Information surrounding a veteran’s medical condition is generally requested by the department to be provided by the veteran’s treating GP and/or specialist doctor.
If a treating GP or specialist is unable to provide this information, then with the agreement from the veteran, a request is sent to an independent medico-legal provider to establish the diagnosis, impairment and /or incapacity. The information provided is used by the department to assess the veteran’s medical condition against their claim.
If the claim is not accepted, the veteran may choose to seek an internal review and/or a review of the decision through the Veteran’s Review Board (VRB). If the claim is upheld at the VRB – that is, the original decision not to accept is agreed – then the veteran may choose to seek an external review through the Administrative Appeals Tribunal.
When providing medical evidence, medico-legal companies are bound by ‘Expert Witness’ protocols which validates their level of independence.
When DVA selects a medico-legal firm for a client, the department takes into account speciality qualifications, quality of the completed reports and/or questionnaires, geographic location, timeliness, and/or cost.
Reviewing the use of medico-legal firms
DVA frequently used medico-legal firms in the past to speed up processing. However, some veterans felt that the use of medico-legal firms did not allow for the detailed knowledge of the individual veteran to be reported, compared to the longstanding relationship that a veteran may have with their treating doctor. Wherever possible, medical reports needed to assess a claim are sourced from the treating doctor.
However, in some cases, the veteran does not have a treating doctor, in which case the option of a medico-legal doctor may be offered to the veteran to allow their claim to be progressed.
More generally, the department is reviewing options to streamline the processes associated with accessing medical advice, and in particular improving the veterans’ and their families’ experience on those occasions when dealing with medico-legal firms.
DVA has addressed the concerns around the use of medico-legal companies by:
- comprehensively reviewing the use of medico-legal firms and looking to explore future models for engaging and attracting high quality medico-legal providers to deliver fit for purpose services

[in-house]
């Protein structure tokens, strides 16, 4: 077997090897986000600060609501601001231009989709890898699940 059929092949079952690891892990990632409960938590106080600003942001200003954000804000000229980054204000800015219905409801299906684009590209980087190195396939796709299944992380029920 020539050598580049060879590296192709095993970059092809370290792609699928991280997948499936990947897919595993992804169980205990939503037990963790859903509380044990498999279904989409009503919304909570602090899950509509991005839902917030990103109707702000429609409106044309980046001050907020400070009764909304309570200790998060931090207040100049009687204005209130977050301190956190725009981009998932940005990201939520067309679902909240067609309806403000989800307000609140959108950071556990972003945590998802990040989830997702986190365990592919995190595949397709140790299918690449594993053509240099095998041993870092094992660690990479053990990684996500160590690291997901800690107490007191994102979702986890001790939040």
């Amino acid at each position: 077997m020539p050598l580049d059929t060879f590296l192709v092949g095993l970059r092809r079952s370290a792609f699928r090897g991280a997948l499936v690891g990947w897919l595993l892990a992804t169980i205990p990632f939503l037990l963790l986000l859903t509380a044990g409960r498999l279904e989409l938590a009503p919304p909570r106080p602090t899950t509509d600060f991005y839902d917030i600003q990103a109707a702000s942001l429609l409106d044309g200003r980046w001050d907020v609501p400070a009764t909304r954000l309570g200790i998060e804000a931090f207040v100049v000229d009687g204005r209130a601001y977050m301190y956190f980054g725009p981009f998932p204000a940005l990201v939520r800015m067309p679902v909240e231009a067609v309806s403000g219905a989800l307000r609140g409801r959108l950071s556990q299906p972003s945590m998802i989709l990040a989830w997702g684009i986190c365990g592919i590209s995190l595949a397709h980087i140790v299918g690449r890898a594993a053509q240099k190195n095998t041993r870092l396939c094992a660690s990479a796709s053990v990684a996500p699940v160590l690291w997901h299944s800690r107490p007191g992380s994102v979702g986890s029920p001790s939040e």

- undertaking regular meetings with these companies providing feedback from clients for rectification
- developing better advice for clients to explain the reason for the visit to the medico-legal company and what they can expect from the appointment
- reinforcing existing policy that DVA must use the advice of the treating medical practitioner and if detail on the treating medical practitioner is not evident in the claim, the client must be contacted for treating medical practitioner information (ensuring medico-legal companies are not used unnecessarily)
- improving financial tracking and reporting of the use of medico-legal firms.
2019 Budget initiatives
- The Department will be extending the Provisional Access to Medical Treatment trial to provide clients with access to treatment for specified conditions before their claim is approved. This trial is getting veterans the treatment they need faster and preventing the risk of further deterioration from their condition. The trial is also providing valuable data to shape the future of service delivery and will enable the DVA to continue to reduce the time taken to approve claims. The program will be subject to evaluation ($4.2 million).
- From 1 July 2019, all Australian Defence Force (ADF) personnel leaving full-time service can access a fully-funded comprehensive health check from a GP every year for the first five years.
For those in need of immediate mental health support and counselling, Open Arms – Veterans and Family Counselling Service can be contacted on 1800 011 046, 24 hours a day, seven days a week.